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Behav Res Ther. 1997 Mar;35(3):249-52.

Abnormal and normal compulsions.

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  • 1Department of Psychology, University of Limburg, Maastricht, The Netherlands.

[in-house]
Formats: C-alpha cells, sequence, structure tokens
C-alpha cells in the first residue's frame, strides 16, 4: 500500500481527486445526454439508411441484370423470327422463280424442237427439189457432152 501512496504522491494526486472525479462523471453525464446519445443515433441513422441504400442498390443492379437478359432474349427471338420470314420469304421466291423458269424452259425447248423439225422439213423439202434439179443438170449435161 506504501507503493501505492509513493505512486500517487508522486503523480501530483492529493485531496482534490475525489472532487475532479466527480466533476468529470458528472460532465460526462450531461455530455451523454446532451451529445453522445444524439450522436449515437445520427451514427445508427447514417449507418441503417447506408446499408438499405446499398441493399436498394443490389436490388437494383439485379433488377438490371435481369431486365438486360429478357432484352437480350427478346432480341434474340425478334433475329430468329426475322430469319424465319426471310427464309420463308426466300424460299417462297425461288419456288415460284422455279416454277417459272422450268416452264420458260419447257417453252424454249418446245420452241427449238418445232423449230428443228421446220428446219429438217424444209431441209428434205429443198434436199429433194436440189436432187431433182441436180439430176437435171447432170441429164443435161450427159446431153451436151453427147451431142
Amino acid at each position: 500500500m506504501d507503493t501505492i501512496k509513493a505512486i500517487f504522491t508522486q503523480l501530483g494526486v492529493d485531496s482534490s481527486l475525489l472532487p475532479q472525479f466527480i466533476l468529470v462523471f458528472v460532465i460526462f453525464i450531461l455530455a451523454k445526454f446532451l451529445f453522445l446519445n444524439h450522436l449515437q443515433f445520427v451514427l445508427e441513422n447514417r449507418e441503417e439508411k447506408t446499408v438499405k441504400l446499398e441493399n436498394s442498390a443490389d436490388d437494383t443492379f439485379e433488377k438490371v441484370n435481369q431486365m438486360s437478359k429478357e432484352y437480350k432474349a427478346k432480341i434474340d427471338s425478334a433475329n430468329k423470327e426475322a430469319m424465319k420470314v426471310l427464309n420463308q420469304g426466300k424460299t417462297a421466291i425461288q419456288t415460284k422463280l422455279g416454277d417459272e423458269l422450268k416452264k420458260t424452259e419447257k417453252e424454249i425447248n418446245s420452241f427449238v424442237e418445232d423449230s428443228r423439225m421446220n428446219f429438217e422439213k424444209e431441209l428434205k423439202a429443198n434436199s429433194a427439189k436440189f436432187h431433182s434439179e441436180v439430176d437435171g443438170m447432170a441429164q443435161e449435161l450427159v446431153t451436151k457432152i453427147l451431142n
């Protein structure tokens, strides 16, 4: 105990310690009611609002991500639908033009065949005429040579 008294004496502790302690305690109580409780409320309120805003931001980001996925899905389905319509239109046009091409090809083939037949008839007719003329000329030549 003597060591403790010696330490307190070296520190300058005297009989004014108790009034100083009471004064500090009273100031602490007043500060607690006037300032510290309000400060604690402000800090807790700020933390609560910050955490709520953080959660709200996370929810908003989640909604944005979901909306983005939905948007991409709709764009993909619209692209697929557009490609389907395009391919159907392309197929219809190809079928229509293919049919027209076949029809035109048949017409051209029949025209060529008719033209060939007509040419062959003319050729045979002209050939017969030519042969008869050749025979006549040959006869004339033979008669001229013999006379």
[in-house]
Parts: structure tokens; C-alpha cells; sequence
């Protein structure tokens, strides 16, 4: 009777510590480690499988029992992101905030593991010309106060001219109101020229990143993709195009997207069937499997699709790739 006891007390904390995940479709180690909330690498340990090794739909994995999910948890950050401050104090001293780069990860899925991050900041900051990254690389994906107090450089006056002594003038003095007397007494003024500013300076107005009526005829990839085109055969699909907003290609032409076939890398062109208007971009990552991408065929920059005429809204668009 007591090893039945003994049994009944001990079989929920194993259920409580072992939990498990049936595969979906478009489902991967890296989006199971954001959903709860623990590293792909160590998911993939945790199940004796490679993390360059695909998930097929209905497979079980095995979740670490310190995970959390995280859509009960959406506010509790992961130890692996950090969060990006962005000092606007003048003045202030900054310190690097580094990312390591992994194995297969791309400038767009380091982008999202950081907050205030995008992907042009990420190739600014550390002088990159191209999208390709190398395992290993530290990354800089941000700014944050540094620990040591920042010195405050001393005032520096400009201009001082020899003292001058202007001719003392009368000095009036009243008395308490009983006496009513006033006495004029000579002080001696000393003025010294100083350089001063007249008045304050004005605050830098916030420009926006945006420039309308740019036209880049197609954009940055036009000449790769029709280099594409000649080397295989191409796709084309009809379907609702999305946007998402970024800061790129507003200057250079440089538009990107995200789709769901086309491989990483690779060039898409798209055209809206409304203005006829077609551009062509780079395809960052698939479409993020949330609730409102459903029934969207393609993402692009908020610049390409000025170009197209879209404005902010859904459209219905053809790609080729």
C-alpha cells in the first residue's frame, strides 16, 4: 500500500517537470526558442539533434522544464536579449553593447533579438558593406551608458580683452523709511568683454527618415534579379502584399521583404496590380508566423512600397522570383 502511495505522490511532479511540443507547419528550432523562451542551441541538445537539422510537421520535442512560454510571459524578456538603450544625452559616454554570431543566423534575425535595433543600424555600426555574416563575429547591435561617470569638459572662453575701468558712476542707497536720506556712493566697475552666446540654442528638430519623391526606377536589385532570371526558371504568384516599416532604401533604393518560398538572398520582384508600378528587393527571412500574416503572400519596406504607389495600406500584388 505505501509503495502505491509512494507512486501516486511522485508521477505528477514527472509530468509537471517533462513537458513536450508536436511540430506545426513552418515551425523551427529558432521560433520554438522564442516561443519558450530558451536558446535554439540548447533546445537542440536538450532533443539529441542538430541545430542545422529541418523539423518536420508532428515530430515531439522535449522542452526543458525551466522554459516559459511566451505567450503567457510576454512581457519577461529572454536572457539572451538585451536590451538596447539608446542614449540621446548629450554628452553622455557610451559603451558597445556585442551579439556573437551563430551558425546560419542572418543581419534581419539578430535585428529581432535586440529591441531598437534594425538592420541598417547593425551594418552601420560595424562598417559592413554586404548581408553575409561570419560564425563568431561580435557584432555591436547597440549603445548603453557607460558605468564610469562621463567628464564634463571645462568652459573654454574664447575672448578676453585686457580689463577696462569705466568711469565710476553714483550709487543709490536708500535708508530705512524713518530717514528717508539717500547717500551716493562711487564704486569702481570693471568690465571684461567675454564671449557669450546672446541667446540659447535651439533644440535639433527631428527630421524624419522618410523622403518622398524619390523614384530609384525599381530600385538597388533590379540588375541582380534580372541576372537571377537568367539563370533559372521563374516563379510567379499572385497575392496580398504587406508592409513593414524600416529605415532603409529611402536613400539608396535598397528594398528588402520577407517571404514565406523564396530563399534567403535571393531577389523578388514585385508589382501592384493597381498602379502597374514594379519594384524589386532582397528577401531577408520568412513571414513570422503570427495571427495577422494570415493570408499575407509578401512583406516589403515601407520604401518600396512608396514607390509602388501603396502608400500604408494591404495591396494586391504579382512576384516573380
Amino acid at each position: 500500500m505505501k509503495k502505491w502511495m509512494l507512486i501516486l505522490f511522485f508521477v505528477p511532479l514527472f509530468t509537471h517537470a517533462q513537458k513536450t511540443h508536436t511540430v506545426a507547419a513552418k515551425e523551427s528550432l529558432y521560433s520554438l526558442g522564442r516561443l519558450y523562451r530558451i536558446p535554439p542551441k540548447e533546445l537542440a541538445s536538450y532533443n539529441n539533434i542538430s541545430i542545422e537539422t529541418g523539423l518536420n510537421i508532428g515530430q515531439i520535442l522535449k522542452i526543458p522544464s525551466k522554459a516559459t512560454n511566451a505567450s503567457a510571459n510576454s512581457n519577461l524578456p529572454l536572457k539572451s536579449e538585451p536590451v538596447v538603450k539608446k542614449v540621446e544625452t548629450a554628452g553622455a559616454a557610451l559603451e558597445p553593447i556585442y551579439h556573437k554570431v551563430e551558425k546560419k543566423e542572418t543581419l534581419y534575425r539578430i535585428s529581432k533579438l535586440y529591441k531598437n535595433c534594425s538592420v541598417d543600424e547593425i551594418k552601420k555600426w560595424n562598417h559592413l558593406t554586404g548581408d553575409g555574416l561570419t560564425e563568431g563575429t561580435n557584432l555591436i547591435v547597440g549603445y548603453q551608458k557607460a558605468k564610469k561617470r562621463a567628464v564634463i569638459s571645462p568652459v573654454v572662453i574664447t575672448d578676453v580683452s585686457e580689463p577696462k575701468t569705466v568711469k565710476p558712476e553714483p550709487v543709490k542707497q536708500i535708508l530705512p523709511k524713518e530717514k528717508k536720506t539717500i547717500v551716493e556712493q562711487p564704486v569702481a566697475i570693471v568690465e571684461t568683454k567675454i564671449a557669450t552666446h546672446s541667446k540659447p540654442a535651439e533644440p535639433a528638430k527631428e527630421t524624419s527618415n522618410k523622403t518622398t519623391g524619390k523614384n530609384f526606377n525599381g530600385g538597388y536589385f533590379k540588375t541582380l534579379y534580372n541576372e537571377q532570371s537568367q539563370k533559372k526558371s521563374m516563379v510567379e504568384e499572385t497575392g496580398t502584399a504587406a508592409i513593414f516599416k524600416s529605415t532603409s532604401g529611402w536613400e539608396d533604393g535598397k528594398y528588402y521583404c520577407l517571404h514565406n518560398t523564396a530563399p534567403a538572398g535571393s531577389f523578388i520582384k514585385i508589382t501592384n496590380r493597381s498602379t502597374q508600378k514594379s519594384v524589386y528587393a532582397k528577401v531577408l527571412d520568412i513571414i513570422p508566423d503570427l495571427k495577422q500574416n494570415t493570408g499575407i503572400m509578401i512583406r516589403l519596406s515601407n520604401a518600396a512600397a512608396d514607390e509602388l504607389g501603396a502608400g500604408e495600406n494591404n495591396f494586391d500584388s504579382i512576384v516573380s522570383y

Previous research by Rachman and de Silva (1978, Behaviour Research and Therapy, 16, 233-248) and by Salkovskis and Harrison (1984, Behaviour Research and Therapy, 22, 549-552) has shown that abnormal and normal obsessions are similar in content. The present study examined whether the same is true for abnormal and normal rituals. A sample of normal subjects (N = 150) were asked about their idiosyncratic rituals. A majority of them (54.7%) indicated that they had such rituals. While these rituals were less frequent, less intense, and less often associated with negative affect than the compulsions of a sample of patients with obsessive-compulsive disorder, differences in terms of content between normal and abnormal rituals were small. Experts often tended to misclassify abnormal compulsions as normal rituals. By and large, the present findings indicate that there is continuity between abnormal and normal compulsions.

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